Friday, April 27, 2012

The Real Welcome

I pull into the garage and my dog and daughter meet me three steps into the kitchen. "Shh," she says. "Adrian's boss is here recording." 

I hear his lilting tenor waft sweetly through my disheveled house and I melt from the beauty of the sound and from the messiness of my house.

I have a valid reason not to get further into the house than the kitchen. I don't have to face him if I don't want to, you know,  because dinner has to be cooked and the morning dishes and after school snack leftovers await me in the sink and on every counter.

The kitchen alone is appalling.

Instead, I swallow my embarrassment and step into the den, where there are four loads of laundry. Neatly folded, mind you, but splayed unabashed across the love seat and the coffee table nonetheless. Bras, socks, and stringy, eight-year-old towels, most of the cotton fibers long gone.

I resist the urge to look at it. I force my gaze toward the sound of beautiful music.

I round the corner to the piano room and see Eric sitting at the desk with the recording equipment. Reagan's shoes have been kicked off. They lay where they landed in the middle of the floor. A blanket she was under two nights ago has been kicked in a heap to the corner. I spy two dirty glasses. I cringe on the inside but pretend, steel-faced, I don't see any of it on the outside.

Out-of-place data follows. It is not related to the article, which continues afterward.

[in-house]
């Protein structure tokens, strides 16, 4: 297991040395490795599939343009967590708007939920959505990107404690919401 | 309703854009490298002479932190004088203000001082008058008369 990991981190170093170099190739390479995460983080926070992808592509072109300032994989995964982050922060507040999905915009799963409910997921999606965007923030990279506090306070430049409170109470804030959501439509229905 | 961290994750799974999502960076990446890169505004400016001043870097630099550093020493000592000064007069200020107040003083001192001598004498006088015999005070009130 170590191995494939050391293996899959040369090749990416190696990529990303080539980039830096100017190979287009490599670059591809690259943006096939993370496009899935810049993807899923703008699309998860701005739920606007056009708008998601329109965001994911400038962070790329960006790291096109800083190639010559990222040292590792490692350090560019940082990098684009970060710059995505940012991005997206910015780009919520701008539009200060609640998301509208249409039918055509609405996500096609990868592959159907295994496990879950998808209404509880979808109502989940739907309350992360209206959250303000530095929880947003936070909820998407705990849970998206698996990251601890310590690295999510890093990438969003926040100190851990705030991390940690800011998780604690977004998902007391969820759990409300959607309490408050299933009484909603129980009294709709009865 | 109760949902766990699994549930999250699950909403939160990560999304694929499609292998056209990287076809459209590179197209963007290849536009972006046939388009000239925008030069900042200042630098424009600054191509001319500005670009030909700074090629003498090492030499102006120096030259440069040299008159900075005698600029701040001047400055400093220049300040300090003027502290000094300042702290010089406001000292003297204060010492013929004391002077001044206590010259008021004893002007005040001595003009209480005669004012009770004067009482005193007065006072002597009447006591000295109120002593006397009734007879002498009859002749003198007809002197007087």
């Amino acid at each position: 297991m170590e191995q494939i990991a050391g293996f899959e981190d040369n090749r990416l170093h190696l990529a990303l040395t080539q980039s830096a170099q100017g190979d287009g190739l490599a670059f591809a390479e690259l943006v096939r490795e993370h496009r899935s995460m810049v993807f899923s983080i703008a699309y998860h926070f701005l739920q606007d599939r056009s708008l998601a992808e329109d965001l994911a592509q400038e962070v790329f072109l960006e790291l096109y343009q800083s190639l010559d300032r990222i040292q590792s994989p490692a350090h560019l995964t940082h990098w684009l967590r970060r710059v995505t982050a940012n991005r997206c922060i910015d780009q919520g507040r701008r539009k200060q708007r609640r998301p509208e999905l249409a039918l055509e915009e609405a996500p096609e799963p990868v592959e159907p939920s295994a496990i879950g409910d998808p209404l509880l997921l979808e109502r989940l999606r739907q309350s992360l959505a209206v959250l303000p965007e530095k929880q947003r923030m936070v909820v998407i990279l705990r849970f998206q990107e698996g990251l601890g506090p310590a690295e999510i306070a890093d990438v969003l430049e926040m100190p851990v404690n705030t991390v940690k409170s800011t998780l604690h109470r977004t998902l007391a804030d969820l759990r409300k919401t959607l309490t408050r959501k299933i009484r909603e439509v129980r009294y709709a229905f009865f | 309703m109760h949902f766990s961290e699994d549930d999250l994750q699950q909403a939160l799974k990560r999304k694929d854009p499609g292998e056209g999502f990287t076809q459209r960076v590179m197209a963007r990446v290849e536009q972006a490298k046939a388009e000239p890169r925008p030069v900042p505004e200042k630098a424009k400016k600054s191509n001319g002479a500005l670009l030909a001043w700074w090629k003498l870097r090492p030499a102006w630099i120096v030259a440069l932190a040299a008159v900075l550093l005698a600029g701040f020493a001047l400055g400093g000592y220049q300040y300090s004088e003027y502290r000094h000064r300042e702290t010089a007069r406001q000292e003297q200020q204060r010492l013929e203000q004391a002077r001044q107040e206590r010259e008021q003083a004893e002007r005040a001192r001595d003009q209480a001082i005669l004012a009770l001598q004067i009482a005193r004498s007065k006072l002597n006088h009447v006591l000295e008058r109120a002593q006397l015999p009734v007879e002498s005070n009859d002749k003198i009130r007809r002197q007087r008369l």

It's Thursday—four, maybe five, full days since our last real effort at housekeeping. The place is a wreck, evidence of living fast and hard, with all the trappings of a complicated, American lifestyle complete with lots of stuff, mostly not put away.

When he finishes the song and presses stop on the computer screen, I smile, genuinely smile. My home may say that real, dirty living happens here and we were not ready to receive you, but my heart is saying, "Welcome."



I hope he judges me by my warm welcome and not my less than perfect presentation, because although community happens in a home, it also happens in the heart, and is often impromptu amidst life's messes. In either place.

What does your life say about you? Do you welcome others along the messy way?




 

Today's one-word: Community

3 comments:

  1. My house was always so clean growing up, never a thing out of place. Both my parents are perfectionists, maybe its why they divorced after two years. So when I go into houses that are lived in like yours, as a child and now, I feel at home, like I belong and I dream about what that feels like to live in that kind of freedom. Embrace the mess, it says your living.

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  2. Thanks, Shelly. I noticed that you failed to mention whether or not your house is perfect or looks lived in. Don't think I didn't notice. :)

    My housekeeping was much better when I wasn't working full time.

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  3. Good for you that you didn't take the easy way out and stay in the kitchen! Community is welcoming - no matter what. I bet he didn't notice the house near as much as the welcome.

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